► From The Hill — Talk of Labor chief as VP riles industry — Vice President Tom Perez? Hillary Clinton is considering it, much to the displeasure of business interests in Washington that have clashed frequently with the Labor secretary during his time in President Obama’s Cabinet.

EDITOR’S NOTE — Ditto. Plus, Clinton doesn’t need more corporate money…

► In today’s NY Times — Trump starts summer push with crippling money deficit — Trump began June with just $1.3 million in cash on hand, a figure more typical for a campaign for the House of Representatives than the White House. He trailed Hillary Clinton, who raised more than $28 million in May, by more than $41 million.

trump-make-america-great► In today’s Washington Post — Trump spent more than $1 million in May reimbursing his companies and family — He does not have much of a ground operation yet or a significant paid media effort, but he managed to shell out $6.7 million last month, including more than $1 million in payments to Trump companies or to reimburse his family for travel expenses.

► In today’s Washington Post — Three of four voters of color ‘strongly’ dislike Trump — The Republican presidential nominee is deeply unpopular with voters of color, 88 percent of whom reported unfavorable views of him. That’s 29 percentage points higher than his 59 percent unfavorable rating with white voters.

► From BuzzFeed — Latinos are expected to vote in droves, but major liberal efforts to register them aren’t off the ground — Liberals have big plans to register Latinos — but a lot of them aren’t going in earnest yet, and everybody’s got strong opinions on where the resources and time should be going.

 


FEDERAL GOVERNMENT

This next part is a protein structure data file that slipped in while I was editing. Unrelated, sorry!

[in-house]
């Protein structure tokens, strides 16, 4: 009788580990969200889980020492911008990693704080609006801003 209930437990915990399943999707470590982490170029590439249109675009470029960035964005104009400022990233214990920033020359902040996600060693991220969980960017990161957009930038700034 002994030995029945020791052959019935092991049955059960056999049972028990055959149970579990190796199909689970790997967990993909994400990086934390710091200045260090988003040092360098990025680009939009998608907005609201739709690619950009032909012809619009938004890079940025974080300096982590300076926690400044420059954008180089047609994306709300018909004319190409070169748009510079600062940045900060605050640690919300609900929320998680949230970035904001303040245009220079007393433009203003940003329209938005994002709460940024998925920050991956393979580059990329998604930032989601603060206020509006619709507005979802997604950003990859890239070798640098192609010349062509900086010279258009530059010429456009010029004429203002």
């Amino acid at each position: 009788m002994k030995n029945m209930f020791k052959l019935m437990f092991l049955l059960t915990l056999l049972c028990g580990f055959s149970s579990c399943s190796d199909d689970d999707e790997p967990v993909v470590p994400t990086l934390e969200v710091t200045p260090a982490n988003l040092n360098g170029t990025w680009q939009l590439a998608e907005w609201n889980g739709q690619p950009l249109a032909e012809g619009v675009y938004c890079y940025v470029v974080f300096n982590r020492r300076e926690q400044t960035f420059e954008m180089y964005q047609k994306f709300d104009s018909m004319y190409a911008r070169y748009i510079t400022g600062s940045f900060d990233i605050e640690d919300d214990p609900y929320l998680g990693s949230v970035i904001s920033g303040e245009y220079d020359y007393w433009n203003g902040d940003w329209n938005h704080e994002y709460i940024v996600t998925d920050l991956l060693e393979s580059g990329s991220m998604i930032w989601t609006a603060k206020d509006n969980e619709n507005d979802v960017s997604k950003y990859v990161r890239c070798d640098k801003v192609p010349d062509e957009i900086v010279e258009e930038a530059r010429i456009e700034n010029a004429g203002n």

protect-our-pensions► In the Washington Post — Will senators finally face up to the hard truth about pensions? (editorial) — Any politician can make a career promising tax cuts, pay increases or other goodies — and many do. It takes leadership, however, to address realistically situations with no pleasing solutions. Just such a situation is presented by the large and growing funding shortfalls of multi-employer pension funds covering more than 10 million truckers, grocery store employees and other blue-collar workers, active and retired.

► From AP — Justices rap Labor Dept. over change in overtime pay rules — The justices on Monday asked a lower court to take another look at whether federal law allows the agency to require overtime pay for people working as service advisers at auto dealerships.

 


NATIONAL

 

► From The Hill — Minimum wage movement a force to be reckoned with (by Ryan Johnson) — In virtually all instances when minimum wage measures have gone on the ballot, they have won. This movement toward ballot measures tracks closely with the unexpected road the 2016 presidential election has taken. A large number of voters are clearly saying, “Politics as usual is not working. Elected leaders aren’t getting the job done,” and they have no faith the political system will work for them.

► In the Washington Post — The interesting thing that happened when Kansas cut taxes and California hiked them — The divergent experiences of California and Kansas run counter to a popular view, particularly among conservative economists, that tax cuts tend to supercharge growth and tax increases chill it. California’s economy grew by 4.1 percent in 2015. Kansas ended the year with two consecutive quarters of negative growth — a shrinking economy.

brownback-huh► In the Wichita Eagle — CEO: We’re leaving Kansas, and Brownback should resign in shame — Saying that “it’s not so much that I’m moving the company to Missouri as I’m moving it away from Kansas,” writes Pathfinder Health Innovations CEO Jeff Blackwood. “It is far past the time that [Kansas Gov.] Sam Brownback (pictured at left) and his cronies admit the damage they’ve caused to the people of Kansas and resign in the shame they deserve.”

► In today’s Wall St. Journal — Robots on track to bump humans from call center jobs — As technology improves, an increasing number of the Philippines’ 1.2 million call-center workers, whose pay is modest by U.S. standards, are likely to have their outsourcing jobs outsourced to customer-service robots.

 


The Stand posts links to Washington state and national news of interest every weekday morning by 10 a.m.